Whynot Pottery & Acacia Art Tile
Who We Are
It is us, we are Whynot Pottery, we moved to Whynot NC in 1976 to live on the family farm and raise small livestock, we ended up fully embracing the local pottery of the Seagrove area. We spent time in and out of Seagrove Pottery with Dorothy and Walter Auman, JB Cole, and Jugtown Pottery. We were encouraged to learn how to make pottery as a living, so we did. We opened in 1982.
Acacia Art Tile was a concept put together by Meredith and her sister Lee Lewis. After the loss of her sister Lee, Meredith slowly worked into the tiles on her own. All the tiles are hand rolled and hand cut, after drying and firing, they are decorated to create images of the things around us, flowers from the garden, praying mantas, lizards, an added layer of tiles are the giraffes and sheep, with a whimsical point of view they have quickly become favorites. The second firing melts the glazes and brings the tiles to life. The accent tiles are ready to hang and look great in that extra wall space.
They are also compatible with commercial tile as accents, Contact us for custom work.
What We Do
It's simple,we just make pots, pots for pouring, pots for drinking, pots to serve from, pots to eat from, pots that are candles and pots that are lamps.
We start with high quality pre-mixed clay and form our pots on the wheel and occasionally with clay either rolled or extruded. After drying the work is fired to about 1800 degrees Fahrenheit; what we'd call bisque temperature. At this point the work is ready to glaze.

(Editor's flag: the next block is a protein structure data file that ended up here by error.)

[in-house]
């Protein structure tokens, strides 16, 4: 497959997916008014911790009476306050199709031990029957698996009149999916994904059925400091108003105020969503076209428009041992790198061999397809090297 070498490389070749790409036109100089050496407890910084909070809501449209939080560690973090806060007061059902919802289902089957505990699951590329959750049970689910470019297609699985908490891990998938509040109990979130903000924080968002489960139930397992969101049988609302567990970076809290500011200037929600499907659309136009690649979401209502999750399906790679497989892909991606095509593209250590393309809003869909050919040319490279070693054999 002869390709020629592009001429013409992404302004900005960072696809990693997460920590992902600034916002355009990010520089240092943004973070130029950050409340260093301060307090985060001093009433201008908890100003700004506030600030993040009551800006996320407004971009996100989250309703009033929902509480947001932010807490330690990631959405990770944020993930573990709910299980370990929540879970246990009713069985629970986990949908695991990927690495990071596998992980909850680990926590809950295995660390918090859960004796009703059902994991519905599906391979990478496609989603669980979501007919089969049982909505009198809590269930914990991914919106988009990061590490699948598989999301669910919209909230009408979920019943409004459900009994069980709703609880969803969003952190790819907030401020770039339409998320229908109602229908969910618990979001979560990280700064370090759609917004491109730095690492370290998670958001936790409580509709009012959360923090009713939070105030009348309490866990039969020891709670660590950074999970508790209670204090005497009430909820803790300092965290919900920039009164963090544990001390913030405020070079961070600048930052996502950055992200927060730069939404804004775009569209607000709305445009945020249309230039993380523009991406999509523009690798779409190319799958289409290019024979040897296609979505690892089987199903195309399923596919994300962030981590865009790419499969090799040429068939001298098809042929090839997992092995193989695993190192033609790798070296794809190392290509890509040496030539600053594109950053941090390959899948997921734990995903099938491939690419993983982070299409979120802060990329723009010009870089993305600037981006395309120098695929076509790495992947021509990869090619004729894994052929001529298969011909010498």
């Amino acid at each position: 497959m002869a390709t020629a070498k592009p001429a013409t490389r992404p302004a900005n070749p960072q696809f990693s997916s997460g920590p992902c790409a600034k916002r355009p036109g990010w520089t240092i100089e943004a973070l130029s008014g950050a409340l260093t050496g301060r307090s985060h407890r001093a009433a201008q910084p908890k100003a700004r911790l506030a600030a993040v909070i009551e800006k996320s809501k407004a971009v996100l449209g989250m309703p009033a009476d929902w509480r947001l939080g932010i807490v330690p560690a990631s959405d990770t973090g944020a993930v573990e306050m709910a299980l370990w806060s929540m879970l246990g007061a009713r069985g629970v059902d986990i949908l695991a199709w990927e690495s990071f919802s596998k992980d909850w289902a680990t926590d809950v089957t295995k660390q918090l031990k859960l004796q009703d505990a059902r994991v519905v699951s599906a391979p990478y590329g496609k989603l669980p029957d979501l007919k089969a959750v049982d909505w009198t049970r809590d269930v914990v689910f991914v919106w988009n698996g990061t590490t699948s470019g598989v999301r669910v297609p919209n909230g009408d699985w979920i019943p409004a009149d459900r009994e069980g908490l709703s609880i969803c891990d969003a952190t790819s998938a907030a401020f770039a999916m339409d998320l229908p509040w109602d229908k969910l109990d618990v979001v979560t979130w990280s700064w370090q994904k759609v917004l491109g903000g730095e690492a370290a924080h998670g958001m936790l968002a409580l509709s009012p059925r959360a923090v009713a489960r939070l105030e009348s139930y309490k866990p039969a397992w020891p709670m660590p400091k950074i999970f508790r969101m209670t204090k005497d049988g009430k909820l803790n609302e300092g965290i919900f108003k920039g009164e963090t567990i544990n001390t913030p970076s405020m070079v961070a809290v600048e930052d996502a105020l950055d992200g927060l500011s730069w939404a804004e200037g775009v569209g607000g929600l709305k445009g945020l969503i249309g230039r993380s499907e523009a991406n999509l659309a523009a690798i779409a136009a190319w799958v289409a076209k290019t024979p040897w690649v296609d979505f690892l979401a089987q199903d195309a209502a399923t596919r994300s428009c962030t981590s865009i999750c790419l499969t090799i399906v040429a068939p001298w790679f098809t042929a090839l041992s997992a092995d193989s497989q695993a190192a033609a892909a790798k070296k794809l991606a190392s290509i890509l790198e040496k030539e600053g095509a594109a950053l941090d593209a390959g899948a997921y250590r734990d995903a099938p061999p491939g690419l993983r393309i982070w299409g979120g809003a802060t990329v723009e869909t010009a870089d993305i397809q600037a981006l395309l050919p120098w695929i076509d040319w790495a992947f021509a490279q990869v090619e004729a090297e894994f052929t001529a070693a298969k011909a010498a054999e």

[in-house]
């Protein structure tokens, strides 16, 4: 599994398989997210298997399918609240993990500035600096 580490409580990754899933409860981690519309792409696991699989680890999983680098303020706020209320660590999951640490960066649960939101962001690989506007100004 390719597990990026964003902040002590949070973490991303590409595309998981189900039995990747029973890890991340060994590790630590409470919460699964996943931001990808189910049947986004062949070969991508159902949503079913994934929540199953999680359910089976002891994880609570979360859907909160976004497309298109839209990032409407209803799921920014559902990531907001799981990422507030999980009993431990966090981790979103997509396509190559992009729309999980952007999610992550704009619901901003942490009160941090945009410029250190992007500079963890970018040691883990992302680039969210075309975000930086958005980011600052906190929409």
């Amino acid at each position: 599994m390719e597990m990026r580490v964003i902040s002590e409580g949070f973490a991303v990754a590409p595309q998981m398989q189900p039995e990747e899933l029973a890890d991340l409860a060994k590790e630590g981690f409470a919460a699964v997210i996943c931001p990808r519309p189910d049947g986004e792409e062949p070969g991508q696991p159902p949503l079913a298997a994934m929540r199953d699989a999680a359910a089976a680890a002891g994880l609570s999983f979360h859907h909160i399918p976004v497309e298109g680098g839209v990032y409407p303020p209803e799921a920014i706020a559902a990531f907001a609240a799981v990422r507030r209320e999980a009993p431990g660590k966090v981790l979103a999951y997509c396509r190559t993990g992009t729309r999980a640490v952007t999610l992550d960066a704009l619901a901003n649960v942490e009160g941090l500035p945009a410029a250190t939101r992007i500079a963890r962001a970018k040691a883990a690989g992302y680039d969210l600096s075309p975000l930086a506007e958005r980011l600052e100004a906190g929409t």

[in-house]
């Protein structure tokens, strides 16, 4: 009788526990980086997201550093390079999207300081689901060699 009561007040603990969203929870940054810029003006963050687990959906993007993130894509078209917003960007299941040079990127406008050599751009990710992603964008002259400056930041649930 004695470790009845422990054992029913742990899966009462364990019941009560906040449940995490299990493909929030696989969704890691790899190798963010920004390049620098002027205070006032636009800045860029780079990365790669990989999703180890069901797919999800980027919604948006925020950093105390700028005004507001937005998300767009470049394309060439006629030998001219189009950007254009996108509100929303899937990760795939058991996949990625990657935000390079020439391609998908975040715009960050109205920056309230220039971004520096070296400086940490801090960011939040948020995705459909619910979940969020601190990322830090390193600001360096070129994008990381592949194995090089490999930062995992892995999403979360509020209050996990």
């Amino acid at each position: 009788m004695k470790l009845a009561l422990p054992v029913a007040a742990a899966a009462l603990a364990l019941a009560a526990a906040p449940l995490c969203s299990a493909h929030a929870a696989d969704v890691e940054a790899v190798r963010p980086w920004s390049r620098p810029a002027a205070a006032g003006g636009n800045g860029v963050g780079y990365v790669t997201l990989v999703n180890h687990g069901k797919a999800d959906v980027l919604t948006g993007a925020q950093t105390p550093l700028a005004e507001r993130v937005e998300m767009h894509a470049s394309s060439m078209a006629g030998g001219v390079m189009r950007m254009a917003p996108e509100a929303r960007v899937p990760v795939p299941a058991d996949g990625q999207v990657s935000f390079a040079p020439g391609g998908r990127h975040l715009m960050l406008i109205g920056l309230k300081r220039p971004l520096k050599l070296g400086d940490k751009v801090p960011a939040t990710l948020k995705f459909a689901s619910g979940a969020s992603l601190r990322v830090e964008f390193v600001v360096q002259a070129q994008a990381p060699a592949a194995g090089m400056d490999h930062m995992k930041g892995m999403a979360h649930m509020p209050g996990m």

Glazes are applied by either dipping the pots, pouring, or spraying the glaze and sometimes a combination of each.
All of our pottery glazes are mixed on site and made up mostly of feldspar, flint, clay, calcium carbonate, and wood ashes. Metallic oxides (mostly iron) are added for color.
We never use lead in our pottery.
The glaze kiln is fueled by LP gas. It takes twelve to sixteen hours to bring the interior temperature to 2350o and two full days for the ware inside to cool enough to be handled. The intense heat of the kiln vitrifies the clay and melts the glaze, which partially soaks into the surface of the pots.
If you have any questions or comments send an email to email@example.com. Be sure to put the word "pottery" in the subject line.
Until 1905 much of the area in North Carolina that is now called Seagrove was known as Whynot.
In about 1854 the people of the community found themselves in need of an official name in order to establish a federal post office. During a meeting called to address this need many suggestions were considered. Each prospective name was preceded with the question "Why not?"
Since no one was willing to answer that question, or agree on a name, the meeting dragged on late into the night. After hours of polite indecision, one brave and tired soul stood up and said, "Why not call it Whynot and let's go home."
If you know of another community or pottery named Whynot please e-mail me and tell me where it is and what you know of it. So far the only other Whynot I know is in Mississippi just south of Interstate 20 at the Alabama state line. And I still haven't heard their story .
Let me know if you have another "Whynot" story!